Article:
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ARSON

Have You Been Accused Of Arson?

State laws makes it a felony to willfully and maliciously set fire to or burn any structure, forest land, or other property. It can be a misdemeanor or felony when someone causes a fire due to their reckless behavior. The charge of arson, or unlawfully causing a fire, can apply to any damage to a structure, forest land, or other property caused by fire, no matter how slight that damage is.

Arson is prosecuted based upon the severity of the offense and the intent of the defendant. The penalties can range from a fine all the way to years in prison if the arson caused the death of another.

Have you been Charged with Arson? Contact us today.

Arson laws can be complex and intimidating. You need to have experienced representation to defend your rights and to help you get your life back. Crosland, Rapaport & Graham vigorously defends you in your great time of need.

For a confidential consultation about Arson charges, contact Crosland, Rapaport & Graham at
(203) 921-1782.

Whether you are charged with the misdemeanor crime of unlawfully causing a fire that results in relatively minor damage to property or more serious felony arson charges, you need to consult with an experienced attorney immediately. The punishment for arson can be severe. Depending upon the circumstances, the charges can often be mitigated or defeated.

Our experienced attorneys understand the requisite elements of the crime and are able to investigate whether the prosecution has the evidence that all those elements were satisfied. If the elements are not satisfied, we can work to get the charges dismissed. If the charges stand up to scrutiny, we can work for a conviction on a lesser offense or to mitigate the sentence.

Simple Arson

Simple arson, which is an act of arson that did not cause the burning of an inhabited structure and/or did not cause great bodily injury to another person, is a felony punishable by imprisonment in state prison for two, four, or six years if the arson was of a structure or forest land and for 16 months, two, or three years if the arson was of any other property7. Penal Code section 450 defines a “structure” as “any building, or commercial or public tent,” “forest land” as ” any brush covered land, cut-over land, forest, grasslands, or woods” and “property” as any real or personal property that is not a structure or forest land. Under this section, for example, a house would be a “structure;” a car would be “property.”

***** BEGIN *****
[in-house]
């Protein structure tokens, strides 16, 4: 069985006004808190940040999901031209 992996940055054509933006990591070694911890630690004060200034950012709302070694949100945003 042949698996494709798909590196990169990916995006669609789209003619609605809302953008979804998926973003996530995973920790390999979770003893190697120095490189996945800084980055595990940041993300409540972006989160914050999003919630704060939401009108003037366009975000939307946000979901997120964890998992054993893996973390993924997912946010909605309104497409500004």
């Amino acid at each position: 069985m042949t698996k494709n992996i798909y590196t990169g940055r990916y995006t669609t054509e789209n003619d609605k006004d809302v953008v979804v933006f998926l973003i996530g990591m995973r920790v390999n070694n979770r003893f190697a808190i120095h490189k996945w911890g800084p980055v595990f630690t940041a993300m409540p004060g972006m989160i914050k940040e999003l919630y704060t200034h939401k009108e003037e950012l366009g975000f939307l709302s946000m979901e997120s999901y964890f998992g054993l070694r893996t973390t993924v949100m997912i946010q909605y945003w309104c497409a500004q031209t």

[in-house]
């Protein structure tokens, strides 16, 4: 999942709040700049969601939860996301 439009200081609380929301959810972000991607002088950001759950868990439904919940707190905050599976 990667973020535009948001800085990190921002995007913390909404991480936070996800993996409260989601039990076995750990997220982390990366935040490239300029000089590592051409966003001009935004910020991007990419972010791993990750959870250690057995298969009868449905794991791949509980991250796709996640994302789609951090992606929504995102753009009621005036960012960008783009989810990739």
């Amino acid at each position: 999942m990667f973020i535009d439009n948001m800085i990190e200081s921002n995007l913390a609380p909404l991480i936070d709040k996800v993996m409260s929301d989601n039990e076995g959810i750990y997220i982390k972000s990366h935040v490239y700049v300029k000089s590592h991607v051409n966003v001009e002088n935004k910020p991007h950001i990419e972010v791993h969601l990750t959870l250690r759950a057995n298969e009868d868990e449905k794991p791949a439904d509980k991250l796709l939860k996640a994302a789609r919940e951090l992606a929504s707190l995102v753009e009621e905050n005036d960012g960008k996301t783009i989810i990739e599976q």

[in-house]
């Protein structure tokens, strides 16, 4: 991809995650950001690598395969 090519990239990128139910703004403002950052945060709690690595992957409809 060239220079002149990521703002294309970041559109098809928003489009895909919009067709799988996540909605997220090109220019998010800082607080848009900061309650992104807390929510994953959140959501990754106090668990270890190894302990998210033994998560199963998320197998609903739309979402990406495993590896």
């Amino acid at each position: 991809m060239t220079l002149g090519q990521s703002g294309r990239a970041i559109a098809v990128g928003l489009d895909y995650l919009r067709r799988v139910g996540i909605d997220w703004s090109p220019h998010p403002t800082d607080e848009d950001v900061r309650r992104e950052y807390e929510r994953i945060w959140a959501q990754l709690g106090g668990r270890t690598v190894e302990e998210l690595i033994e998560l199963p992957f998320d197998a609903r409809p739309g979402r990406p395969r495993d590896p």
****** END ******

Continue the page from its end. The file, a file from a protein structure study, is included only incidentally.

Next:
Arson Of An Inhabited Structure

If the arson caused the burning of an inhabited structure, the penalty is more severe. This felony conviction is punishable by imprisonment in state prison for years. A structure is considered inhabited if someone lives there. The person or persons who live in the structure do not need to be present at the time of the arson for this condition to be met.

Arson Causing Great Bodily Injury

Arson that causes great bodily injury to another person is a serious felony punishable by imprisonment in the state prison. Great bodily injury is an injury that is more than minor or moderate; it must be a significant or substantial physical injury. There is a fine line between an injury that is significant or substantial and one that is moderate and it is up to the judge or jury to make that determination.

Aggravated Arson

Under State law, arson charges can be enhanced by a number of conditions. These conditions constitute “aggravated arson” and if convicted on any of these aggravated conditions, a defendant is not eligible for a grant of probation. When a charge is enhanced, the defendant charged faces punishment in addition to the penalties imposed for the crime. If a person charged with arson has a previous felony arson conviction, the penalty may be enhanced by additional years of imprisonment. This same enhancement can also be imposed if the arson caused great bodily injury to a first responder, or if the arson caused great bodily injury to more than one person or damaged multiple structures. The same enhancement will apply to a person who is charged with using an accelerant or time delay device to start the fire.

It is also “aggravated arson” when the defendant is accused of an arson specifically set with the intention to injure others or cause damage likely to injure others when the defendant has been previously convicted of arson. The penalties under either of these conditions is imprisonment in state prison.

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